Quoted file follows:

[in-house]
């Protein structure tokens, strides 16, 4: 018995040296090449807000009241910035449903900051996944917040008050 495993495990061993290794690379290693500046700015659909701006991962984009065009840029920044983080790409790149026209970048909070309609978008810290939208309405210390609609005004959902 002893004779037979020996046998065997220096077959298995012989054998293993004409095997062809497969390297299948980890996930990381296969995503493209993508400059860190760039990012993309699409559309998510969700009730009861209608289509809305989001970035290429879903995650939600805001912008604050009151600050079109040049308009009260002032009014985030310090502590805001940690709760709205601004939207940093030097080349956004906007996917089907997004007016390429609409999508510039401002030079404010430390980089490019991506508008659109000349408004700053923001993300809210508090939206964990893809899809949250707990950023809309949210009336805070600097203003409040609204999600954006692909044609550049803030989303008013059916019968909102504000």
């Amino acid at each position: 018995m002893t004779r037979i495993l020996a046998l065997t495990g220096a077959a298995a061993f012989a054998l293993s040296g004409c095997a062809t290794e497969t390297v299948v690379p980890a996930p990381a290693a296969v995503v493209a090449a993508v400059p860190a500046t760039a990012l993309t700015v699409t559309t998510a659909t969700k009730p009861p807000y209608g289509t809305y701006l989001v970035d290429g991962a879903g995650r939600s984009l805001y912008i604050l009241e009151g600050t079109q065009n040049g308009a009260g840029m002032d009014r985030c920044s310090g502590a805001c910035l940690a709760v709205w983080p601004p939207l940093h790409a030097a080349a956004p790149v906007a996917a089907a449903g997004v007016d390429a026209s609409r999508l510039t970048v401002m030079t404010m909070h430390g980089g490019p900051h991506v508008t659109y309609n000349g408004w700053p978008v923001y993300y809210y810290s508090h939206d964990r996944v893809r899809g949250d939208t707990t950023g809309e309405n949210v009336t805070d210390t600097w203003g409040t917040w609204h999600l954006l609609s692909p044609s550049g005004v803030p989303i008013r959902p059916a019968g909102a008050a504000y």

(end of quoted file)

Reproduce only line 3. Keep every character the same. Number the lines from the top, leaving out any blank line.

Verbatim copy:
């Amino acid at each position: 018995m002893t004779r037979i495993l020996a046998l065997t495990g220096a077959a298995a061993f012989a054998l293993s040296g004409c095997a062809t290794e497969t390297v299948v690379p980890a996930p990381a290693a296969v995503v493209a090449a993508v400059p860190a500046t760039a990012l993309t700015v699409t559309t998510a659909t969700k009730p009861p807000y209608g289509t809305y701006l989001v970035d290429g991962a879903g995650r939600s984009l805001y912008i604050l009241e009151g600050t079109q065009n040049g308009a009260g840029m002032d009014r985030c920044s310090g502590a805001c910035l940690a709760v709205w983080p601004p939207l940093h790409a030097a080349a956004p790149v906007a996917a089907a449903g997004v007016d390429a026209s609409r999508l510039t970048v401002m030079t404010m909070h430390g980089g490019p900051h991506v508008t659109y309609n000349g408004w700053p978008v923001y993300y809210y810290s508090h939206d964990r996944v893809r899809g949250d939208t707990t950023g809309e309405n949210v009336t805070d210390t600097w203003g409040t917040w609204h999600l954006l609609s692909p044609s550049g005004v803030p989303i008013r959902p059916a019968g909102a008050a504000y």